November 20, 2013

Levy for proposed Essex Co. budget up 15 percent

Part of 5-year plan to stabilize Essex Co. finances


---- — ELIZABETHTOWN — Essex County lawmakers are looking at a proposed budget with a 15 percent tax-levy increase next year.

The rise is part of a five-year plan to stabilize county finances, County Manager Daniel Palmer said.

The tax-levy hikes would be 15, 10, 8, 5 and 2 percent a year over the next five years.

The alternative is a 33.9 percent tax increase in 2014, Palmer said, to accomplish stabilization in one year.

“It was determined a compromise would be used,” he said. “The (state) auditors pointed out the tax levy is simply too low for this budget.

“This budget has capital improvements to fix roofs we haven’t touched in five years.”


A recent audit of county finances by the State Comptroller’s Office took the county to task for using too much of its accumulated fund balance to lower the tax levy in recent years.

The County Board of Supervisors budgeted a total of $12.3 million from the general fund’s fund balance for 2010, 2011 and 2012 to reduce the levies for those years.

“The audit criticized us for using fund balance,” Palmer said. “Most counties, like us, chose to use their fund balance. It’s a problem with the tax cap.”

Since the proposed budget exceeds the county’s 2 percent state tax cap for next year, the Board of Supervisors set a public hearing on a tax-cap override for 9:15 a.m. Monday, Dec. 2.

Only Supervisors Sharon Boisen (I-Essex) and Supervisor Randy Prest

on (I-Wilmington) voted against the cap-override resolution, with Sue Montgomery Corey (D-Minerva) out of the room on business. 

A final vote on the cap will be taken after the public hearing.


The public hearing on the county budget itself is at 7 p.m. Monday, Nov. 26, in the Old County Courthouse at Elizabethtown.

The tentative budget raises $18.9 million from property taxes, 15 percent more than this year’s $16.4 million.

To stay within the 2 percent cap formula for the county, the levy could have been raised no more than $392,220, Palmer said.

The budget would hike the county tax rate from $2.44 per $1,000 of assessment to $2.87, an increase of 43 cents.

Palmer said the 2014 budget uses $3 million from the fund balance compared to $6.85 million for the present year.

The budget totals $94.9 million, a .09 percent increase from 2013.


The spending plan includes 1 percent pay increases for employees, including elected officials.

One moved that helped the budget is divesting the county of ownership of the 100-bed Horace Nye Nursing Home, expected to save more than $2 million a year. 

The buyer, the Centers for Specialty Care of the Bronx, is paying $4 million for the home, which is represented as income in the proposed budget.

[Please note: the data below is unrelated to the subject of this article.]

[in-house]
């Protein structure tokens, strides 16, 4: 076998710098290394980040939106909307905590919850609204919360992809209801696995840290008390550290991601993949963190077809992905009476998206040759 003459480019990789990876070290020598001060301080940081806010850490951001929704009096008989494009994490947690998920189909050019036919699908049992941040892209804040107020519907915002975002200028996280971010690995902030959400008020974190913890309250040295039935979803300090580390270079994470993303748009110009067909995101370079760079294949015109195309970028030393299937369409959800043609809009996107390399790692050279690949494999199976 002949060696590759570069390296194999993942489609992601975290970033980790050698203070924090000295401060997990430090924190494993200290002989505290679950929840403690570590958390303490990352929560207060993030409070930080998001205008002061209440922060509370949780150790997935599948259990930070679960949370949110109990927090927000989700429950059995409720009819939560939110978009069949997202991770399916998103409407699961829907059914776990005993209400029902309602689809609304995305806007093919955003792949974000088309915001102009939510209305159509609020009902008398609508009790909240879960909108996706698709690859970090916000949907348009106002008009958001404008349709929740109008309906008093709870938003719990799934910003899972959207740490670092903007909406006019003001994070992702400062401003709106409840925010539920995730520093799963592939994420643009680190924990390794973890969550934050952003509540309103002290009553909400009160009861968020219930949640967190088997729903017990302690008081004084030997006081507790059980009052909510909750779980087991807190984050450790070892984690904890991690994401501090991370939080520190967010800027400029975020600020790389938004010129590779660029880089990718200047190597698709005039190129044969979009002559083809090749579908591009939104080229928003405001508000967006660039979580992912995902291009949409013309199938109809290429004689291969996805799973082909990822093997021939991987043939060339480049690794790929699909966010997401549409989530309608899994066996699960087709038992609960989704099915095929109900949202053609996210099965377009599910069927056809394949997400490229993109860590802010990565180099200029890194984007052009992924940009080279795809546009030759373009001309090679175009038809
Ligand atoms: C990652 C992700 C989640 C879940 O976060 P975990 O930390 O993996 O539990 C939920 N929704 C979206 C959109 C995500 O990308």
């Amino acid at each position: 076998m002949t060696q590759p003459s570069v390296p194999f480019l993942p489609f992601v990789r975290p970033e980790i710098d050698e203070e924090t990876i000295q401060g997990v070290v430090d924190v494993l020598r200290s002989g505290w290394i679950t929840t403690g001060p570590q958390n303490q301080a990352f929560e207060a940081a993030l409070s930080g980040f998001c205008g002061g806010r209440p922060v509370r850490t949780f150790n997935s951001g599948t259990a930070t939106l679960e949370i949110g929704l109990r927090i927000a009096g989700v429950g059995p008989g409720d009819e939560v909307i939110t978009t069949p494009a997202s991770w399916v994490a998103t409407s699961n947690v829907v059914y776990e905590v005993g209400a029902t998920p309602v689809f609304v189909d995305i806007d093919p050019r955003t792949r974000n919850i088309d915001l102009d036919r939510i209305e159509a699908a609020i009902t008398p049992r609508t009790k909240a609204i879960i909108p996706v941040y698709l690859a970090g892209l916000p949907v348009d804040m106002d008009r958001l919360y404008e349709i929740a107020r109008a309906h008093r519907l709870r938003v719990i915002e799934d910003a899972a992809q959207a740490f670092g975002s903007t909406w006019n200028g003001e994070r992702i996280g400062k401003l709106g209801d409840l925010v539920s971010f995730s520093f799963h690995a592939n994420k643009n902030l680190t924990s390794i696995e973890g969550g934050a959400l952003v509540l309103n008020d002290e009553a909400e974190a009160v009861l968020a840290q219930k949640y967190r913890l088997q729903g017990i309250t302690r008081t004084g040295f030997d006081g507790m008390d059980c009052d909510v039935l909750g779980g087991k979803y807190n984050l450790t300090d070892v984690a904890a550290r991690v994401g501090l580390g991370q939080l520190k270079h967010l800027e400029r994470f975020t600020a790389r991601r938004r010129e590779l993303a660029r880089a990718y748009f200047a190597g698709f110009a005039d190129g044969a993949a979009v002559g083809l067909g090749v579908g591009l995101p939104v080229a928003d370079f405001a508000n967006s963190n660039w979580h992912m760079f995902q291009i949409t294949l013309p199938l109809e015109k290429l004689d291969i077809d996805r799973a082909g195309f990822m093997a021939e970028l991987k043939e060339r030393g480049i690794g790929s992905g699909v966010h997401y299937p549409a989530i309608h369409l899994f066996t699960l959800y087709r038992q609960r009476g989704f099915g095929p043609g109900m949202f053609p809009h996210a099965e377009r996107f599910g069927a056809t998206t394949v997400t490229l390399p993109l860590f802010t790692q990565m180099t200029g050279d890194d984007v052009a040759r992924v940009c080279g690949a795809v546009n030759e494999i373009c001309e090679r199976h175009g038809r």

Palmer said the 133 jobs at Horace Nye will be off the county payroll by the first of the year.


The county has a $500,000 deficit in its solid waste budget, and Palmer said they’ll issue a request for proposals for trash disposal when the current contract with Serkil LLC expires soon. 

The deficit represents the difference between what the towns pay the county to dispose of trash and the county’s actual cost.

Equipment costs are down $177,000 in the budget, he said, but some other expenses, such as health insurance, are up.

“The health insurance was up 15 percent, but over all it (expenses) was only up 2 percent or so, because we will have 133 less employees. 

“Really, the net budget from 2013 to 2014 is down 5.71 percent.”

The net budget is the difference between appropriations and revenue other than property taxes. 

Revenue is projected at $72.9 million next year, and appropriations are $94.9 million, so the difference is $21.9 million, a 5.71 percent decrease from this year’s $23.3 million.


Some increases in the new budget are for the county capital fund for improvements and repairs, and to build the fund balance back up from its current low of $5.5 million. 

The fund balance is normally used for items like emergency expenses and to operate county government while taxes are being collected.

Supervisor David Blades (R-Lewis) has been chairing an ad hoc Budget Subcommittee that came up with several recommendations to reduce spending.

He said they didn’t come up with any major cuts, though.

“If we save $100,000 based on our recommendations, that’s a lot.”

The recommendations will be discussed at upcoming budget workshops, Finance Committee Chair Thomas Scozzafava (R-Moriah) said.

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Among the suggestions Supervisor David Blades presented at Monday's Finance Committee meeting are:

• Go to one snowplow operator per truck instead of two, to save $12,000 year.

• Turn the county fairgrounds over to the County Agriculture Society or sell it.

• No more full-time County Family Court attorney; contract out instead.

• Install a bio-metric time clock system to ensure workers are present when they're scheduled.

• Use more part-timers, to save $20,000 year.

• Privatize cleaning staff at the county complex.

• Hold contract agencies to 2013 levels. • Minimize the number of representatives sent to conferences.

• Hold all county committee meetings on a single Wednesday, instead of weekly, to save mileage.

• All supervisors donate $20 year for coffee and flowers fund.

• Buy iPads for supervisors to eliminate paper copies of documents.